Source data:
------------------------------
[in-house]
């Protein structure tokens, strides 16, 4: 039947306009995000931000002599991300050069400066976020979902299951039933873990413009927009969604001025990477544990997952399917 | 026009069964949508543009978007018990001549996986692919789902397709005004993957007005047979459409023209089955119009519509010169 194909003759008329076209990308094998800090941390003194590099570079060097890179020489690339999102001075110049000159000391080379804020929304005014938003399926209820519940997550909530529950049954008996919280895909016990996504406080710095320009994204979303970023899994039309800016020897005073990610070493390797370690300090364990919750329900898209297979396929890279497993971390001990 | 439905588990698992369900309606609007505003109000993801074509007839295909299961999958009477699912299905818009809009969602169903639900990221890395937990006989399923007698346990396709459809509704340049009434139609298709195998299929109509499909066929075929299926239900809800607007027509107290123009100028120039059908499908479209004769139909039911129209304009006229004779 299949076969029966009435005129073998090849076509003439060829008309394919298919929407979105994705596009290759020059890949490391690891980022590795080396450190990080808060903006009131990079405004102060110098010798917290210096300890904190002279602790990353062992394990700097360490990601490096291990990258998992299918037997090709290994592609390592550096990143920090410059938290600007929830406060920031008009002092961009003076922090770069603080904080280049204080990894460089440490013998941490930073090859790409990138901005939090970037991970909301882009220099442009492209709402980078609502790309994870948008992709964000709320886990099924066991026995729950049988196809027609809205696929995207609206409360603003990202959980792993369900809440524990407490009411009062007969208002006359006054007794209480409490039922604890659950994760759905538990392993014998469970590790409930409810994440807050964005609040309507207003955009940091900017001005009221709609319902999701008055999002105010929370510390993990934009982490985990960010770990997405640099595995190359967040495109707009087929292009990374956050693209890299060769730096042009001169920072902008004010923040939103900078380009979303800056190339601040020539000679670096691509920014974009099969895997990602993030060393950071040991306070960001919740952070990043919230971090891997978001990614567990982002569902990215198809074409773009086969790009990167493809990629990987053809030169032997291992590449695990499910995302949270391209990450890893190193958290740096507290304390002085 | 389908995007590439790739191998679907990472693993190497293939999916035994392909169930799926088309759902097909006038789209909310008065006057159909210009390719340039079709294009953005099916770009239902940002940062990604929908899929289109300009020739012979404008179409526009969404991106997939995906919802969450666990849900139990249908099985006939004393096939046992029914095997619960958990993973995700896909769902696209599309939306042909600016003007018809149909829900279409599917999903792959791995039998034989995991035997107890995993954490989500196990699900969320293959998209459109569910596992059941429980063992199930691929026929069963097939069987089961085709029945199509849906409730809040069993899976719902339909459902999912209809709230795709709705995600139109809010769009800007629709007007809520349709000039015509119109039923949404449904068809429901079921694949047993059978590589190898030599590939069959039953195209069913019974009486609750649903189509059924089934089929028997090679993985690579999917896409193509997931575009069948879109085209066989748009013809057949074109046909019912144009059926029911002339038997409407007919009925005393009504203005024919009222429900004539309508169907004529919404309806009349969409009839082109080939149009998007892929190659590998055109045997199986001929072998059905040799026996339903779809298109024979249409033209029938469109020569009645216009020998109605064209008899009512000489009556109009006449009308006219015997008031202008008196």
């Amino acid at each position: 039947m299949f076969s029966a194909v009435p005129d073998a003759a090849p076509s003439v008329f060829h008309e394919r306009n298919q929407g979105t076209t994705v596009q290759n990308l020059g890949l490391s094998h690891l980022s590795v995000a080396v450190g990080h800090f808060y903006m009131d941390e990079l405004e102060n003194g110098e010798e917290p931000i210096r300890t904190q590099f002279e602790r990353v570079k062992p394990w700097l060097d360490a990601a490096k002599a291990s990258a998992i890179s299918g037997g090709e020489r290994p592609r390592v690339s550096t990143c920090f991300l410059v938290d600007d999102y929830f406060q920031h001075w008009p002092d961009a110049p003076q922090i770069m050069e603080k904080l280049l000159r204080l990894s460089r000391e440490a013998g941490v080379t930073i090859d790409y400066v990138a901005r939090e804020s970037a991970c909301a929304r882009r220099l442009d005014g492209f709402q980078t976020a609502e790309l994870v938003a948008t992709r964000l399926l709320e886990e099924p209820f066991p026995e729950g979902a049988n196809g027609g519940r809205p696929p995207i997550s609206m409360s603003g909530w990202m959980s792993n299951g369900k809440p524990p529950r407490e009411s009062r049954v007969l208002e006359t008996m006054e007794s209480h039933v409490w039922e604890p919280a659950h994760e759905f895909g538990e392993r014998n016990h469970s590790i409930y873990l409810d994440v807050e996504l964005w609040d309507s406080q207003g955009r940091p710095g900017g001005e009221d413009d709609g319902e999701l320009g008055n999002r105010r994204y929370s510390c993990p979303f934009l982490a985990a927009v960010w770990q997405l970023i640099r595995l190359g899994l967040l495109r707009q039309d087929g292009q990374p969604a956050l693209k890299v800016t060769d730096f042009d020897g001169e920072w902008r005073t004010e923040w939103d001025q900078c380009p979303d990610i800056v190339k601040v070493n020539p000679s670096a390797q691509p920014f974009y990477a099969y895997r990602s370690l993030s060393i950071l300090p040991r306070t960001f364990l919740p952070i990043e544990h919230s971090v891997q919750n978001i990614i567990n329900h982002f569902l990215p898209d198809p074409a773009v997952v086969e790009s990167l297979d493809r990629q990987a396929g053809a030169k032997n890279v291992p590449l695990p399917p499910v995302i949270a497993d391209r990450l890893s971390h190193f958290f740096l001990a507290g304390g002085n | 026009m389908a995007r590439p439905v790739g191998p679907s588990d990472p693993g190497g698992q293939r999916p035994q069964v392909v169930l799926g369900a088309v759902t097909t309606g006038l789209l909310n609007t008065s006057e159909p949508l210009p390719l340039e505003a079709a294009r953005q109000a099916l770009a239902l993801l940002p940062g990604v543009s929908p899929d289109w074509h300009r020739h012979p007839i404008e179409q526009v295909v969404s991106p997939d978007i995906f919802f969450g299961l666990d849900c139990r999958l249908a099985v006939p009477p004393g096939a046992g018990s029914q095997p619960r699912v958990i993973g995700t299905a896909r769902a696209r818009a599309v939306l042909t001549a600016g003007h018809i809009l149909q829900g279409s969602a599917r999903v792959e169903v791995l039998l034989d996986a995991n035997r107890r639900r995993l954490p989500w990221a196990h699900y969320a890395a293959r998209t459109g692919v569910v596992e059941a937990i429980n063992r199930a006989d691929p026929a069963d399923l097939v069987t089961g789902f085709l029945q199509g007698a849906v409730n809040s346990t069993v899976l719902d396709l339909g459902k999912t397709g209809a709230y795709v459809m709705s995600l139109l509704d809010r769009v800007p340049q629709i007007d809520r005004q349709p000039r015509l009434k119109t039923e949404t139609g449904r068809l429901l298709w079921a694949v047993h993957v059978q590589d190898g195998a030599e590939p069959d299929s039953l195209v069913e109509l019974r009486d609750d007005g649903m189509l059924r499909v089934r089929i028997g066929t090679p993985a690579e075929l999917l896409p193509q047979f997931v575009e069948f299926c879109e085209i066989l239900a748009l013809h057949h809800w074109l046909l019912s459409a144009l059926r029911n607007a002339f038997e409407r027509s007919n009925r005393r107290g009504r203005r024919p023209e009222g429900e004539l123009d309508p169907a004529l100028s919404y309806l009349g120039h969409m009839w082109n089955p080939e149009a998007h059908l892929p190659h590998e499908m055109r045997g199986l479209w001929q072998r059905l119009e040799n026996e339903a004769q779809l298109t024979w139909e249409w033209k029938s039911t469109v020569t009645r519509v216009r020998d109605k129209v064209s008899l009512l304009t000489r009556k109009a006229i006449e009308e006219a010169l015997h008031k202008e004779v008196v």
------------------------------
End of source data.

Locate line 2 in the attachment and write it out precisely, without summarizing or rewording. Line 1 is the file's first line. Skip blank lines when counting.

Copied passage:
């Protein structure tokens, strides 16, 4: 039947306009995000931000002599991300050069400066976020979902299951039933873990413009927009969604001025990477544990997952399917 | 026009069964949508543009978007018990001549996986692919789902397709005004993957007005047979459409023209089955119009519509010169 194909003759008329076209990308094998800090941390003194590099570079060097890179020489690339999102001075110049000159000391080379804020929304005014938003399926209820519940997550909530529950049954008996919280895909016990996504406080710095320009994204979303970023899994039309800016020897005073990610070493390797370690300090364990919750329900898209297979396929890279497993971390001990 | 439905588990698992369900309606609007505003109000993801074509007839295909299961999958009477699912299905818009809009969602169903639900990221890395937990006989399923007698346990396709459809509704340049009434139609298709195998299929109509499909066929075929299926239900809800607007027509107290123009100028120039059908499908479209004769139909039911129209304009006229004779 299949076969029966009435005129073998090849076509003439060829008309394919298919929407979105994705596009290759020059890949490391690891980022590795080396450190990080808060903006009131990079405004102060110098010798917290210096300890904190002279602790990353062992394990700097360490990601490096291990990258998992299918037997090709290994592609390592550096990143920090410059938290600007929830406060920031008009002092961009003076922090770069603080904080280049204080990894460089440490013998941490930073090859790409990138901005939090970037991970909301882009220099442009492209709402980078609502790309994870948008992709964000709320886990099924066991026995729950049988196809027609809205696929995207609206409360603003990202959980792993369900809440524990407490009411009062007969208002006359006054007794209480409490039922604890659950994760759905538990392993014998469970590790409930409810994440807050964005609040309507207003955009940091900017001005009221709609319902999701008055999002105010929370510390993990934009982490985990960010770990997405640099595995190359967040495109707009087929292009990374956050693209890299060769730096042009001169920072902008004010923040939103900078380009979303800056190339601040020539000679670096691509920014974009099969895997990602993030060393950071040991306070960001919740952070990043919230971090891997978001990614567990982002569902990215198809074409773009086969790009990167493809990629990987053809030169032997291992590449695990499910995302949270391209990450890893190193958290740096507290304390002085 | 389908995007590439790739191998679907990472693993190497293939999916035994392909169930799926088309759902097909006038789209909310008065006057159909210009390719340039079709294009953005099916770009239902940002940062990604929908899929289109300009020739012979404008179409526009969404991106997939995906919802969450666990849900139990249908099985006939004393096939046992029914095997619960958990993973995700896909769902696209599309939306042909600016003007018809149909829900279409599917999903792959791995039998034989995991035997107890995993954490989500196990699900969320293959998209459109569910596992059941429980063992199930691929026929069963097939069987089961085709029945199509849906409730809040069993899976719902339909459902999912209809709230795709709705995600139109809010769009800007629709007007809520349709000039015509119109039923949404449904068809429901079921694949047993059978590589190898030599590939069959039953195209069913019974009486609750649903189509059924089934089929028997090679993985690579999917896409193509997931575009069948879109085209066989748009013809057949074109046909019912144009059926029911002339038997409407007919009925005393009504203005024919009222429900004539309508169907004529919404309806009349969409009839082109080939149009998007892929190659590998055109045997199986001929072998059905040799026996339903779809298109024979249409033209029938469109020569009645216009020998109605064209008899009512000489009556109009006449009308006219015997008031202008008196």